Officials from Duke, North Carolina and N.C. State have formally notified Bob Gibbons that his annual and eagerly awaited Memorial Day club basketball tournament cannot be held on their campuses this year because of an NCAA rule change.
Last week, the NCAA formally approved a rule barring Division I schools from conducting non-scholastic competitions on their campuses in men's basketball.
That includes Gibbons' tournament, which is bringing top youth club teams to the Raleigh-Durham-Chapel Hill area for the 18th time this year from May 27-29.
Gibbons has relied heavily on gyms at the three Triangle-area ACC schools as venues for the event, which showcases some of the top high school-aged talent in the nation. Gibbons said he plans now to use high schools and private gyms in Raleigh, Durham and Chapel Hill to accommodate his teams.
"We're disappointed, and particularly with the discriminatory nature of this legislation," Gibbons said. "How really can they allow girls to participate on campuses and not boys?"
The rule applies only to boys' basketball.
At issue is the idea that holding high-profile tournaments on college campuses amounts to a free unofficial visit from top prospects for the colleges playing host to the events.
"I think it's a good rule because those events basically turn into unofficial visits," said Virginia Tech coach Seth Greenberg, "and [the rule] creates a level playing field."
Gibbons isn't convinced that his event provides a recruiting advantage for Duke, North Carolina and N.C. State. He said the overwhelming majority of the players in the Tournament of Champions never will have a chance to be offered scholarship by any of the three ACC schools.
Each year, Gibbons' event brings 128 teams from throughout the country comprised of more than 1,500 players to the Triangle. Parents, friends and fans hoping to spot the next NBA superstar also flock to the gyms, and media and talent evaluators watch carefully to see which players emerge as the best against superior competition.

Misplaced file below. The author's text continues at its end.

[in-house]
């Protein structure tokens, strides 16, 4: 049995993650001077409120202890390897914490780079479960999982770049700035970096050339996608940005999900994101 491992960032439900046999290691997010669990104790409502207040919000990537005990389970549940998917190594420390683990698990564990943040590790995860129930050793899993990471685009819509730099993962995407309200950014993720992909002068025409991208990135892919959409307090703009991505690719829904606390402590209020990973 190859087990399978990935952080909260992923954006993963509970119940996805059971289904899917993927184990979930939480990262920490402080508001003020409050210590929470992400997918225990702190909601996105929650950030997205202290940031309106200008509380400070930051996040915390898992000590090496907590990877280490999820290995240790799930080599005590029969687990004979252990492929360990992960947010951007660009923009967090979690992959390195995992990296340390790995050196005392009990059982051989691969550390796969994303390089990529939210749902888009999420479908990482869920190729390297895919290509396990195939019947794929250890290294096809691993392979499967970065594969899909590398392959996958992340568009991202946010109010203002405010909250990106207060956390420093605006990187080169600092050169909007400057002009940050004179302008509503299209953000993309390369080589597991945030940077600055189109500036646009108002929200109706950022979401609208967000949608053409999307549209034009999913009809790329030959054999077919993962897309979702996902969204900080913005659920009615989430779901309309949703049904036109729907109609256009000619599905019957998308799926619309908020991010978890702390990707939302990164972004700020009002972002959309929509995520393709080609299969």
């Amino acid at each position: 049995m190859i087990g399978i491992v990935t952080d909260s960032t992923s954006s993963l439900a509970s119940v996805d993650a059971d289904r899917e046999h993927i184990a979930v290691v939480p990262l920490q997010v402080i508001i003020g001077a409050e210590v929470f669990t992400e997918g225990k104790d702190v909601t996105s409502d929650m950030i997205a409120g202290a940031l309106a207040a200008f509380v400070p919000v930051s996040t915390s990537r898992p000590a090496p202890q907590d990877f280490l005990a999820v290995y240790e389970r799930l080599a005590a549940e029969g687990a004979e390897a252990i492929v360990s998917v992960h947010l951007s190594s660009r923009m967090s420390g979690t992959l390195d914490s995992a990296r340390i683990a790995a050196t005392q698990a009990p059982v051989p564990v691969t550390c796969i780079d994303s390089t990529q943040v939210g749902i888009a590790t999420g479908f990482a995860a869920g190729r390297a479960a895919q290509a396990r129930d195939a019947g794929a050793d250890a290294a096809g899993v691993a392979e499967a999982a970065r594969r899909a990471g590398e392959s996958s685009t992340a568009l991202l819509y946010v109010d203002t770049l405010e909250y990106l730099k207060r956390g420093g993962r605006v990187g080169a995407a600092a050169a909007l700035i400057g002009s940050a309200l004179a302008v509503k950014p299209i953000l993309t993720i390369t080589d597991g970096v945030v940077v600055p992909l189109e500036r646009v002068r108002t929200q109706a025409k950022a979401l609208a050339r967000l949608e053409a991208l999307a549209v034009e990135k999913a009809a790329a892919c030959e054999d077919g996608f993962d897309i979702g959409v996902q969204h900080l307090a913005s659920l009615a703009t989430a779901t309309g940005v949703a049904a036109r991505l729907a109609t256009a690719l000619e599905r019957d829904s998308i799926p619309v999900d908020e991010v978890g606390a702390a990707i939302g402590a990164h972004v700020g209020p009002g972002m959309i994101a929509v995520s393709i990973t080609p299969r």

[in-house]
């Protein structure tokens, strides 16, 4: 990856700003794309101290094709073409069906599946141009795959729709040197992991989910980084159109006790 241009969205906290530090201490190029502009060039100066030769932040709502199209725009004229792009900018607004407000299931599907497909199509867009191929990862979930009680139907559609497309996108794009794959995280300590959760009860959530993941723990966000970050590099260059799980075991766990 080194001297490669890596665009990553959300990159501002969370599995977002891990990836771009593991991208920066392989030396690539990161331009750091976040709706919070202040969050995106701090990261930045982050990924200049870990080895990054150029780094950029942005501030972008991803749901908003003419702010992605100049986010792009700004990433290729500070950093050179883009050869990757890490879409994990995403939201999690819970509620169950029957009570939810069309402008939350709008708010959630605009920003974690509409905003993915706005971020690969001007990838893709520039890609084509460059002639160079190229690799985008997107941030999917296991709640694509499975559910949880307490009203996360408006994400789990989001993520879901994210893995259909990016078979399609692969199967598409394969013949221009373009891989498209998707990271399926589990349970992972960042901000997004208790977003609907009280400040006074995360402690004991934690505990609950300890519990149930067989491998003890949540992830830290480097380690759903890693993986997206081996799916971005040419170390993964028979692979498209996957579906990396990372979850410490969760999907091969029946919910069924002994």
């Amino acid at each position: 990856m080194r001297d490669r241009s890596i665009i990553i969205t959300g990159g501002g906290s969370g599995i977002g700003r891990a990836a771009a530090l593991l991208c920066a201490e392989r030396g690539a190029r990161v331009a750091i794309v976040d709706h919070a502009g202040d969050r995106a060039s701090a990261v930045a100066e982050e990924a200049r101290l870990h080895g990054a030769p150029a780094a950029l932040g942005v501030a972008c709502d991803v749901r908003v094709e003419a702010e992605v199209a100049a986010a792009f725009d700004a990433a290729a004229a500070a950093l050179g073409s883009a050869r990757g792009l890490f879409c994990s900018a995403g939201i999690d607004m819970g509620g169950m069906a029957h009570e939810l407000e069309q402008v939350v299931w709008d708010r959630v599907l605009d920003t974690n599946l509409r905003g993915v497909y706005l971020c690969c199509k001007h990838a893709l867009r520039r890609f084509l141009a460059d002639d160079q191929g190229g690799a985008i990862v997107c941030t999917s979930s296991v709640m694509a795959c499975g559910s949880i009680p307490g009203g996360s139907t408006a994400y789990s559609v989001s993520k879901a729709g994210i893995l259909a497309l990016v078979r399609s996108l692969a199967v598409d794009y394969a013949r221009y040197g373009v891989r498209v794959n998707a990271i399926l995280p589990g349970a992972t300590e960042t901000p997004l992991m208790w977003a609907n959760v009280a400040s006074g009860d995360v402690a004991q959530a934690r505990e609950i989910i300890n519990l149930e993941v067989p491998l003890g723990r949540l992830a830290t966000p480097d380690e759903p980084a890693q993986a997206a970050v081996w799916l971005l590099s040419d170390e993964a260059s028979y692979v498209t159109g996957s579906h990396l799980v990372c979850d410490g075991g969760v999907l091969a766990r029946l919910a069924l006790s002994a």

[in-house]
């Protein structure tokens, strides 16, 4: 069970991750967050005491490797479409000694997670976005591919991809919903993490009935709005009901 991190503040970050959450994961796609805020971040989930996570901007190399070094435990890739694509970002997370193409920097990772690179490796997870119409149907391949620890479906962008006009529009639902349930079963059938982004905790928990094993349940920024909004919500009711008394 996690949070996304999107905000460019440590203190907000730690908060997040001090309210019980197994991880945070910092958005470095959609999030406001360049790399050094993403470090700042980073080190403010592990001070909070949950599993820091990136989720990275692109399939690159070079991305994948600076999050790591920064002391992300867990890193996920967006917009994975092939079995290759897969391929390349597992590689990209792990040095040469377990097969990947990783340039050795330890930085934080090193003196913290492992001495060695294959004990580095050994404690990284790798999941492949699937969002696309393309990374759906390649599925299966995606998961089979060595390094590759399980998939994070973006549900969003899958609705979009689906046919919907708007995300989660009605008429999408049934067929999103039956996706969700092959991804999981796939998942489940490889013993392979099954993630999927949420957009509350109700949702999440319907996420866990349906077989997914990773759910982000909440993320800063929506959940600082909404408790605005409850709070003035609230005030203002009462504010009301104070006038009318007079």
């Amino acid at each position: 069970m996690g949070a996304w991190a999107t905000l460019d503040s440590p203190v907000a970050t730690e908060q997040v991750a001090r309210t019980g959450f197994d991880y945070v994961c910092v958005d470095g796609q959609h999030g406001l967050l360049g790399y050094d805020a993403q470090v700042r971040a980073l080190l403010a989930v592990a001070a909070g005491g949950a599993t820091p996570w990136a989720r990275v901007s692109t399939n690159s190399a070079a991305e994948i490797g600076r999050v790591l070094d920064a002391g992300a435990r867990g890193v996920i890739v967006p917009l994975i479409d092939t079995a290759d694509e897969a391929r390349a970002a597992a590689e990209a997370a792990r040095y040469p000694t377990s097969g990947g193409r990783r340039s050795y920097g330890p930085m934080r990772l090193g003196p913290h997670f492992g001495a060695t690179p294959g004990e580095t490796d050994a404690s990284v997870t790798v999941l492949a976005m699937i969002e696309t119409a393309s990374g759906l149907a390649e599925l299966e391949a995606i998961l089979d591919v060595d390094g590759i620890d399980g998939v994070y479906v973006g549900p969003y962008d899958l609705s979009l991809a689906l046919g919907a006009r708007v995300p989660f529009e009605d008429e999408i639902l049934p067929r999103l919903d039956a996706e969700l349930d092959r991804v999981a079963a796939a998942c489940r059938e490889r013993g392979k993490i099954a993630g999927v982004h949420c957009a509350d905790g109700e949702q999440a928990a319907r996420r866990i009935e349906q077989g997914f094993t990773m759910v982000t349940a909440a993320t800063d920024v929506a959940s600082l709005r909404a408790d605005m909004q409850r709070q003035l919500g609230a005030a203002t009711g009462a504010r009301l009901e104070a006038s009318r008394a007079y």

Last year, 12 of the 18 gyms Gibbons used for the tournament were on the campuses of the Triangle ACC schools. Duke's Cameron Indoor Stadium, North Carolina's Smith Center and N.C. State's Reynolds Coliseum were favorite and historic venues for young players coming to town for the holiday weekend.
Other Division I schools that have played host to club events in recent years include West Virginia, Akron, Kent State, Cleveland State, Saint Louis and Arkansas-Little Rock.
ESPN.com recruiting analyst Dave Telep understands the desire to eliminate recruiting advantages but says finding appropriate facilities for big events isn't easy.
"I think it's a little short-sighted to be honest with you," Telep said of the new rule. "Because basketball courts don't grow on trees. And some of our better facilities are on college campuses. And I just don't see this unbelievable [recruiting] benefit."
The NBA Players Association camp, which Telep runs each summer at the University of Virginia, will not be affected by the new rule. That's because the rule exempts events that signed contracts before Oct. 29, 2009.
Telep said the players association camp has a long-term contract with Virginia that was signed before that date, and he's "very excited" about that in view of the recent developments.
Gibbons, meanwhile, is scrambling to put together his tournament. He said response from teams and coaches remains strong because the tournament has provided strong competition in the past.
But one of the allures of the Tournament of Champions - playing on the floors that Michael Jordan, David Thompson and Grant Hill called home - has been lost.
"It's an opportunity for them to have a once-in-a-lifetime experience," Gibbons said.
But Greenberg said there are enough venues away from Division I campuses to provide good facilities for club tournaments.
Telep said that the new rule may make one such facility - such as Disney's Wide World of Sports complex in Orlando, Fla. - the capital of the grassroots basketball world.
"I think a lot of our basketball facilities exist on college campuses," Telep said, "and I think it's disappointing that we won't be able to use those anymore."
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